South St. Louis County News

St. Louis Call Newspapers

South St. Louis County News

St. Louis Call Newspapers

South St. Louis County News

St. Louis Call Newspapers

State Rep. Brad Christ holds town hall to review 2023’s legislative session

South County representative highlights the highs and lows of this year’s session
State Rep. Brad Christ, R-Sappington.

State Rep. Brad Christ, R-Sappington, and this year’s Freshman Legislator of the Year, held his second ever town hall meeting at Sunset Hills City Hall Aug. 8 to discuss the highs and lows of the year’s legislative session, the bills he sponsored, and to give constituents the opportunity to ask questions and voice their opinions.

Christ, who represents the 96th Missouri House District which includes parts of Crestwood, Fenton, Sappington and Sunset Hills, was first elected to office in 2022.

To begin the meeting Christ went through a general overview of what happened in Jefferson City from January to May. He highlighted removing some financial barriers to adoption, extending Medicaid from 60 days to a year for postpartum care and more gradually transitioning people off welfare  – all bipartisan issues.

“When you hit a certain threshold of income, those government benefits drop off pretty hard,” he explained. “The benefit cliff bill makes it more of a gradual decrease, because a lot of folks won’t take a pay raise because … it actually harms them more to take the pay raise.”

The balanced budget that “fully funds education, increases teacher pay and makes wise investments in our state roads and bridges” was next brought up. Christ sits on the Budget Committee, so this was particularly important to him. He also mentioned that the state “protected kids from harmful surgeries and protected women’s sports,” referring to anti-transgender legislation and the ban on gender-affirming healthcare for minors that was signed into law in June.

Next, Christ went over a few pieces of legislation that he filed.

“I threw myself into some pretty controversial, contentious legislation, but I didn’t leave my four kids and career in St. Louis to go up there and twiddle my thumbs. I’m really trying to make some positive changes,” he said.

Much of this “controversial legislation” centered around backing law enforcement as that was one of his main campaign platforms. Christ, among other representatives, aimed to put the St. Louis City Police Department back under state control – though this was met from opposition on both sides and did not pass. Another issue he focused on was creating childcare options for law enforcement, as that is often a barrier to recruiting new officers which is a big problem in the city and county.

“The St. Louis County Police Foundation came to the Capitol and lobbied for a childcare center, and they offered a private match,” Christ said. “We were able to raise $6 million in the budget, and they’re private matching the $6 million.”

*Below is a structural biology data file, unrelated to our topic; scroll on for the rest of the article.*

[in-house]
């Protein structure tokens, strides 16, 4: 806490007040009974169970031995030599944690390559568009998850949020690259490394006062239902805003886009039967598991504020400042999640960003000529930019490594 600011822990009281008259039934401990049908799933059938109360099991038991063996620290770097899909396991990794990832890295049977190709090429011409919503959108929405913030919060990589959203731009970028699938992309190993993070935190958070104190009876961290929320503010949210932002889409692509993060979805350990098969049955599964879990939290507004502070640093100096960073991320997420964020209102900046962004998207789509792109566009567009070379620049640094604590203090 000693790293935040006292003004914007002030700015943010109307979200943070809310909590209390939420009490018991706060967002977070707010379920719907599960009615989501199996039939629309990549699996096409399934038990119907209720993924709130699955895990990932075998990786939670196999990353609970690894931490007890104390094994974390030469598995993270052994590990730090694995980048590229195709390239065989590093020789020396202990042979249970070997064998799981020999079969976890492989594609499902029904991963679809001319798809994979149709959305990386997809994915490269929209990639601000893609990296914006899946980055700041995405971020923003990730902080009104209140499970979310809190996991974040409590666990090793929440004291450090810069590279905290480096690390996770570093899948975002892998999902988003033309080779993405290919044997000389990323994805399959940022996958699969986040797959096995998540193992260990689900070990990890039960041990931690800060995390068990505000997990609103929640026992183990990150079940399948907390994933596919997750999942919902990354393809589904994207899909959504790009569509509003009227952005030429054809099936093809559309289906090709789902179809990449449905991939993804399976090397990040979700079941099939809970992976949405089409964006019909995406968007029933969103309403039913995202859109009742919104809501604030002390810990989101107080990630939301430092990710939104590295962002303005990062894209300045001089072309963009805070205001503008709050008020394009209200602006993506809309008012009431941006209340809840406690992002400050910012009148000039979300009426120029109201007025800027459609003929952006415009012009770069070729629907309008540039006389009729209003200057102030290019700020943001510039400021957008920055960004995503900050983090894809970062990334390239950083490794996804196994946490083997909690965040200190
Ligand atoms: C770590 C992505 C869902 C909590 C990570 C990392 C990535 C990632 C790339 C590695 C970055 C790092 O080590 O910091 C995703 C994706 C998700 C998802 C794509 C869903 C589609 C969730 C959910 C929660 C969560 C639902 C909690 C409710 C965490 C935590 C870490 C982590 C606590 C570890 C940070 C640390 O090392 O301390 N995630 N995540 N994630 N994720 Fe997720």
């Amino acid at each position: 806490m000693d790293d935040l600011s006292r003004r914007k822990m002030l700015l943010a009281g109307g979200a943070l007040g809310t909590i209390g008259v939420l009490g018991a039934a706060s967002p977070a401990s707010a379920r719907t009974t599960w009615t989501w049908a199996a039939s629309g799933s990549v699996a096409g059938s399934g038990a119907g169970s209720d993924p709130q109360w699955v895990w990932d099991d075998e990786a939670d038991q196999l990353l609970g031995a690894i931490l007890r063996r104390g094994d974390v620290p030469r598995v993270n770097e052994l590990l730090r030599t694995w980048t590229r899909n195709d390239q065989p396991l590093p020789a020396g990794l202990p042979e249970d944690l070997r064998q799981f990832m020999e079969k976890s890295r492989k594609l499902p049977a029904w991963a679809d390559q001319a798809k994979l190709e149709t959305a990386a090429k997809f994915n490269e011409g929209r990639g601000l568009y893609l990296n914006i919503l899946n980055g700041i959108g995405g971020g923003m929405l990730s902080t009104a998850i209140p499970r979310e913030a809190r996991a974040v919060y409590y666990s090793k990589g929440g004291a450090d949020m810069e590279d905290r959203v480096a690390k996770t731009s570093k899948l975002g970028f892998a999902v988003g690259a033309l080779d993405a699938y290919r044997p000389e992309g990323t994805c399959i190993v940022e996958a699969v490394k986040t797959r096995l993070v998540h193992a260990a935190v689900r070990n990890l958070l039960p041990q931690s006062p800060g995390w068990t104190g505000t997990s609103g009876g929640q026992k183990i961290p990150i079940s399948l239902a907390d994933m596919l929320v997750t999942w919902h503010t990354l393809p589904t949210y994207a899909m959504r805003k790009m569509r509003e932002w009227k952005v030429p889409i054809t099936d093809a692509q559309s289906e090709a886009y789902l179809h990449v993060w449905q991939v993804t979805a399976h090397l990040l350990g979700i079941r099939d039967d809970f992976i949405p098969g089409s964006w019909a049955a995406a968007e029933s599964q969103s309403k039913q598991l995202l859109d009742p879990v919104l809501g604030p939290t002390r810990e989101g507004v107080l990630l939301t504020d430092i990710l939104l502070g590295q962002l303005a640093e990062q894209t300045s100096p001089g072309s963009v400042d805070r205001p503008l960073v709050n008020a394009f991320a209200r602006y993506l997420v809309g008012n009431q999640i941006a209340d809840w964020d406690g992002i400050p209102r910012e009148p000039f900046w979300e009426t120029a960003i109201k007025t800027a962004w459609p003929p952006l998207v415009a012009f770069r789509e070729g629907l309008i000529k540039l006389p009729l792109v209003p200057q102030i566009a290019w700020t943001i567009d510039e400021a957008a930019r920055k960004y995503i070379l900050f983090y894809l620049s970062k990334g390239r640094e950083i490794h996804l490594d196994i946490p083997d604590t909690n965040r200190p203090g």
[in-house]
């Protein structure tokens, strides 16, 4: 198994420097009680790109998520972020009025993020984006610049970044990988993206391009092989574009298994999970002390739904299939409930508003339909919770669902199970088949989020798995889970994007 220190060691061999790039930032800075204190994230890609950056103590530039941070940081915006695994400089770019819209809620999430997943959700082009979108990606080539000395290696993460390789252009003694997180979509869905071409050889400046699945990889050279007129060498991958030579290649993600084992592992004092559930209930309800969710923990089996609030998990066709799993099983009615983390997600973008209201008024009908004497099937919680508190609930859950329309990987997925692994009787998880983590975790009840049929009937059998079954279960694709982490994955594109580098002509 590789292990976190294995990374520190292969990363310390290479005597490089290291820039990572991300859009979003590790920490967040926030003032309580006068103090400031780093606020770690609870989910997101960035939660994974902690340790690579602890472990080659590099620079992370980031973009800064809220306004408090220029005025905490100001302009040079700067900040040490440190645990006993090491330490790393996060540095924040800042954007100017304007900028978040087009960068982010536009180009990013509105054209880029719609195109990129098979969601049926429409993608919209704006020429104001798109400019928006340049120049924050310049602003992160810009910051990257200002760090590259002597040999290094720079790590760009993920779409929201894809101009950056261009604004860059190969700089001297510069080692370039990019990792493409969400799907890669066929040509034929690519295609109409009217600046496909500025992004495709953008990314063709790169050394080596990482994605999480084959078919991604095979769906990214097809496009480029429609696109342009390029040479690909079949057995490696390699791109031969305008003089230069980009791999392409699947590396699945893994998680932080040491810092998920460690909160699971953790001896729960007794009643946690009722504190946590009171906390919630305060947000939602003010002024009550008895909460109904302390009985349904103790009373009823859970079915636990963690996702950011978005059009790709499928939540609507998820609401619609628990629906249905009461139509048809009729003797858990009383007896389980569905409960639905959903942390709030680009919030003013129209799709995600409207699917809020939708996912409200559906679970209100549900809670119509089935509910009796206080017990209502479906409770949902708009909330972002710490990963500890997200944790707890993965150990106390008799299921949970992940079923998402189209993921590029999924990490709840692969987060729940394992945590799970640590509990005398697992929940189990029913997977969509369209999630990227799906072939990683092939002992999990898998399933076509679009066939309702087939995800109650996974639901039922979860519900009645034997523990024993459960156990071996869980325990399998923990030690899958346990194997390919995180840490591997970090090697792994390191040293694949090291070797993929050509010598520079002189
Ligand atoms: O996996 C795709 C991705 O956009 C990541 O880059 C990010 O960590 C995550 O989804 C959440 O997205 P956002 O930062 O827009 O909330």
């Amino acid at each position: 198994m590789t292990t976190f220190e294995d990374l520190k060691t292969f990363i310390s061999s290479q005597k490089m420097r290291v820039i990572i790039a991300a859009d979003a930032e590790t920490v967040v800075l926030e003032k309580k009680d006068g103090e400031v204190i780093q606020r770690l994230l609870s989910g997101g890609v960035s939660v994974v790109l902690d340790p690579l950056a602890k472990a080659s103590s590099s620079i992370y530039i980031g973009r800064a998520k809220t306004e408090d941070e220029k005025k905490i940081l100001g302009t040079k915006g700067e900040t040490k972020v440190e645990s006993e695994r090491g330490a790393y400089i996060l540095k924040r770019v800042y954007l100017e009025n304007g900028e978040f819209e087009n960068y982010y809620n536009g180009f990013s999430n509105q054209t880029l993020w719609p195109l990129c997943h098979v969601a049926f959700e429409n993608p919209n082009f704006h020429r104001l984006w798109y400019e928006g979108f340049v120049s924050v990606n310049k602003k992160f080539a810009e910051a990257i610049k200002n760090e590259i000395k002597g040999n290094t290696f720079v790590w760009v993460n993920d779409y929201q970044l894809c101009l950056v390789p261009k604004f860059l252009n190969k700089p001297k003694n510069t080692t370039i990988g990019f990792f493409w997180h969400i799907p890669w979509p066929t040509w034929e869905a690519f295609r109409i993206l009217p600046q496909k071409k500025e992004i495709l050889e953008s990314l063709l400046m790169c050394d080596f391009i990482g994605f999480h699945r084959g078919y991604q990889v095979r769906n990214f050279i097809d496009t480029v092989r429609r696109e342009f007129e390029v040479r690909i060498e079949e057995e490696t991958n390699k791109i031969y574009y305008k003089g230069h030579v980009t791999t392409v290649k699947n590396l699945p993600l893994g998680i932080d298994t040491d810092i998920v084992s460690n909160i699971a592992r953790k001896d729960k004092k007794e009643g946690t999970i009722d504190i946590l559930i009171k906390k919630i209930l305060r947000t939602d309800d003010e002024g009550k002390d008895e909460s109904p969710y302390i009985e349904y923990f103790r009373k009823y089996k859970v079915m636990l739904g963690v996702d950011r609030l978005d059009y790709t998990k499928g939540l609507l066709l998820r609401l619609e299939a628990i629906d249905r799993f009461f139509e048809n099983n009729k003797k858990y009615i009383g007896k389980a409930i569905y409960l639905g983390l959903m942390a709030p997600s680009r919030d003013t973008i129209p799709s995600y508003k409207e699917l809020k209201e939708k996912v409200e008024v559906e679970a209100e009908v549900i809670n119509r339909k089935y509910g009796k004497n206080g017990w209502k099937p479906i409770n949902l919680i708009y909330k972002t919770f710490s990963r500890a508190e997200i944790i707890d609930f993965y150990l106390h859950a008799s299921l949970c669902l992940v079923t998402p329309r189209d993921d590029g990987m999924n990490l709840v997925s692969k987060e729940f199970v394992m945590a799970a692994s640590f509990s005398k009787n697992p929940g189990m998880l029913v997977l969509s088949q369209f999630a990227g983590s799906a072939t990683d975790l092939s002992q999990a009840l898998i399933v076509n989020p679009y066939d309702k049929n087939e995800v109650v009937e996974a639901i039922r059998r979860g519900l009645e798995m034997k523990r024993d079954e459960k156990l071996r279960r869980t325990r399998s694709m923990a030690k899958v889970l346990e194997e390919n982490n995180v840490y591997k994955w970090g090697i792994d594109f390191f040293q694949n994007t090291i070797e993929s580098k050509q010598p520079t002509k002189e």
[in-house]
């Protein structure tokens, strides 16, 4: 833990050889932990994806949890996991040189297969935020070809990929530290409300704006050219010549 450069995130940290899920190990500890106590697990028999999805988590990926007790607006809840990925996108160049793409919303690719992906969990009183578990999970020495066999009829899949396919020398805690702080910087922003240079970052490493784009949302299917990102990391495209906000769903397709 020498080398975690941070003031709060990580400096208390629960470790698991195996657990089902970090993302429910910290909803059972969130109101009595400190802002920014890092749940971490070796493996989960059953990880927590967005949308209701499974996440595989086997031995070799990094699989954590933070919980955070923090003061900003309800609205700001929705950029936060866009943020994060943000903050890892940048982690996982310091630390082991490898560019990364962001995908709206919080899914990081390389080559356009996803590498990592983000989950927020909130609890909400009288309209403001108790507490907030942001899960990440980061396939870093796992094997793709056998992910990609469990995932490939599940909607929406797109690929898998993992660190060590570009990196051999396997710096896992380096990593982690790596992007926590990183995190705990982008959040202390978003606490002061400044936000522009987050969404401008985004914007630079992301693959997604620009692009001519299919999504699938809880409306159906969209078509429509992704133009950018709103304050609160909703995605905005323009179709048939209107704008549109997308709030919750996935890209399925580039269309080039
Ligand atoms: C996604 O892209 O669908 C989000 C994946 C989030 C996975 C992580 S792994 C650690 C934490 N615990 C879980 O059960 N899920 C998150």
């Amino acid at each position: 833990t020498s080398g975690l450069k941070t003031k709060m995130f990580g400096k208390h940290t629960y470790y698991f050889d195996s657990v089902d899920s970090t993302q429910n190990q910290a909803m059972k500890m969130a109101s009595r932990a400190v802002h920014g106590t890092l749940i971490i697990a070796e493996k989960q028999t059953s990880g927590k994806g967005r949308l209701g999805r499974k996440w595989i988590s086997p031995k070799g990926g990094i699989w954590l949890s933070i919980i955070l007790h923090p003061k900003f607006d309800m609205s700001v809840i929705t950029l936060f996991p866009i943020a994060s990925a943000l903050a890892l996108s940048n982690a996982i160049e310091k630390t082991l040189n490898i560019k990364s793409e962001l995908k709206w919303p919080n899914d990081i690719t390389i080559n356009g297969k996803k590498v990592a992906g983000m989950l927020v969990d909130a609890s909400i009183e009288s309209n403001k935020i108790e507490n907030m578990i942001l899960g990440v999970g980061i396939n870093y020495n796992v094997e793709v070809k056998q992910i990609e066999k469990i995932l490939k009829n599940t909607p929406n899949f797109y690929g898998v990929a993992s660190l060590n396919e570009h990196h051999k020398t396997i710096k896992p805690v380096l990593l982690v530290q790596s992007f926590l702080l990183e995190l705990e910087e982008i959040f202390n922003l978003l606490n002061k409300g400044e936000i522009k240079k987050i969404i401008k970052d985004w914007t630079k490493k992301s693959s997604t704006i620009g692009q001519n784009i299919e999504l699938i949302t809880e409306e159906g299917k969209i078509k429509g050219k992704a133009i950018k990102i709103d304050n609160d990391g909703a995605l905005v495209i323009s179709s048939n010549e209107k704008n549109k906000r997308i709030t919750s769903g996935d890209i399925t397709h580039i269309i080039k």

With this money a childcare facility for officer’s children will be built in either Maryland Heights or South County – the location is yet to be determined.

He also went over The Intern and Apprenticeship Recruitment Act – one of his bills that was signed into law on the day of the town hall, allowing a small tax credit for small, medium and large businesses when they hire more interns and apprentices. According to Christ, Missouri is the No. 2 state in the county for hiring apprenticeships, but “we really lag behind” when it comes to internships. This bill could incentivize companies to hire more interns, hopefully changing the current trend.

After Christ’s recap of the session, audience members were encouraged to ask questions. Topics ranged from taxing electric vehicles to gun laws to solar farms to the lack of business growth in the state. The tax freeze for seniors was brought up multiple times, to which Christ explained that the law was passed to allow the property freeze tax, but the individual counties have to activate and pass it.

“St. Louis Councilman Mark Harder submitted the bill to initiate that freeze of property tax procedures, and it got voted down 4-3. Now we have to get 5% of the signatures in the county … and then we put it on the ballot. So I’m confident it will go on the ballot, and I’m confident it will pass.”

He went on to say that he understands some municipalities’ concerns with the freeze, but not enough to vote against it.

“A lot of municipalities call me all the time. They…want to support their seniors, but it can financially hurt municipalities that rely on property taxes. I get those constraints and I get those concerns, but at the end of the day, I just couldn’t vote against some of these struggling seniors…those are the calls I get more than any calls … a senior saying ‘I’m being taxed out of my home.’”

Christ closed the conversation by sharing his goals for next session. He plans on continuing to tackle issues surrounding the police, as well as focusing on some new issues like school safety.

“A lot of shooting victims in schools pass away from bleeding out,” he explained. “The teachers and the staff at the schools don’t have proper CPR training or ‘Stop the Bleed’ training – if they had tourniquets, and Stop the Bleed training in every classroom, we could probably save half of these children’s lives.”

Another topic he  wants to address is human trafficking as Missouri is a hotspot for it.

“Missouri is the No. 3 state in the country of human trafficking. It’s a million dollar industry in the states, whether that’s child trafficking, adult trafficking or forced labor. We see a lot on our interstates, in our hotels and in our restaurants, that goes very unnoticed,” Christ said.  “It’s very real, so we’re going to try to pass some legislation on that.”

Editor’s note: This article has been updated to reflect that the Medicaid extension only applied to postpartum care. 

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